Runoff Depth
Calculated using the NRCS (formerly
SCS) TR-55 Method
Curve Number (CN) is calculated based
on soil type and land use
dj t d ffor antecedent
t
d t runoff
ff
conditions
Runoff depth is calculated from the

Runoff Depth
I: Dry soils

4.2CN II
CN I =
10 0.058CN II

## II: Normal moisture conditions (from table)

III: Soil is wet; at or near saturation

CN III

23CN II
=
10 + 0.13CN II

## Runoff Depth (in) is calculated as:

( P 0 .2 S ) 2
R=
( P + 0 .8 S )
Where P is the rainfall depth in inches,
and S is given by:

1000
S=
10
CN

Time of Concentration
0.6

6.99(nL)
tC =
0.3
0.4
q S0

tC = minutes
n = Manning roughness coef
L = flow path length
q= excess rainfall (mm/hr)
S0 = land
l d slope
l

Runoff Hydrograph
NRCS Triangular Hydrograph
Note: QP from Rational
Method and tP is time of
concentration.

NRCS Dimensionless
Unit Hydrograph

Evaporation
energy (sun) cycles; energy is transformed
(
y)
to moisture (humidity)
The rate of evaporation (how much, how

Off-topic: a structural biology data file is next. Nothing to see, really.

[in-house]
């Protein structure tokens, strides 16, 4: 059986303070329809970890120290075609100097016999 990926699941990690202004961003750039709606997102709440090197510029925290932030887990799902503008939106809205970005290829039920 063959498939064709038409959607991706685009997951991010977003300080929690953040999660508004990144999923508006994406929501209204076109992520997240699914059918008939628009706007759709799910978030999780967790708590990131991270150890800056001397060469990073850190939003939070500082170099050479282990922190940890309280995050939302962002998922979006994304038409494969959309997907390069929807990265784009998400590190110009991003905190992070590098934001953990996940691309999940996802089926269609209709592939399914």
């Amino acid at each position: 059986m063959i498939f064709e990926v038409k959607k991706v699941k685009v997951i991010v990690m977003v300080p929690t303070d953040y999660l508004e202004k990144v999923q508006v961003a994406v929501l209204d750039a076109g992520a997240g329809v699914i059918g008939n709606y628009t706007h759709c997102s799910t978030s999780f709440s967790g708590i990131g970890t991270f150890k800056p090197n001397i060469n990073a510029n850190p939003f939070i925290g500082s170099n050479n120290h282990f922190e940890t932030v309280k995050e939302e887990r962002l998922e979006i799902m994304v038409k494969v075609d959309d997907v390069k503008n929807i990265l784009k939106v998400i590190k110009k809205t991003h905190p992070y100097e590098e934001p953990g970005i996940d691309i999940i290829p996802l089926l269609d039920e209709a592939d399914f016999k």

quick) depends primarily on temperature
Requires knowing how much energy is
required to evaporate (dry) a drop of water

Evaporation
Found by evaporation pans

Actual Evaporation =
Pan Evaporation x 0.70

Transpiration
Vegetation uptake and release of water for
metabolic (growth) purposes
Uptake takes place through the roots
Release takes place through the leaves
(sto ata)
(stomata)
Vegetation functions as a pass-through
pass through for
water

Evapotranspiration
Evapotranspiration
In Water Resources 24, p. 708,
2001

Source: Hanson,
Hanson U
U.S.
S Geological
Survey Water-Supply Paper 2375,
1991

Infiltration
Leakage of water through the ground
surface and into aquifers
Soil tends to hold-up some of the water;
soda
d and
d iice analogy
l
Actual infiltration does not exceed the
soils infiltration capacity
p
y

## Infiltration Capacity Measurement

Very site specific !!!

Double-Ring Infiltrometer

Groundwater Flow
Aquifers and aquifer properties
Darcys equation
Well drawdown

Aquifers
Portion of geologic porous material that is
able to store and transmit water

Aquifer properties
Porosity (n): fraction of porous material volume
that is void (%)
Permeabilityy ((k):
) measure of typical
yp
p
pore size
(units of L2)
y
conductivityy ((K):
) abilityy of the media to
Hydraulic
transmit water (units of LT-1)
Storage coefficient (S): capacity of porous media
to store water, expressed as volume of water
stored per unit media volume (dimensionless)

kg

About k and K K =

Darcys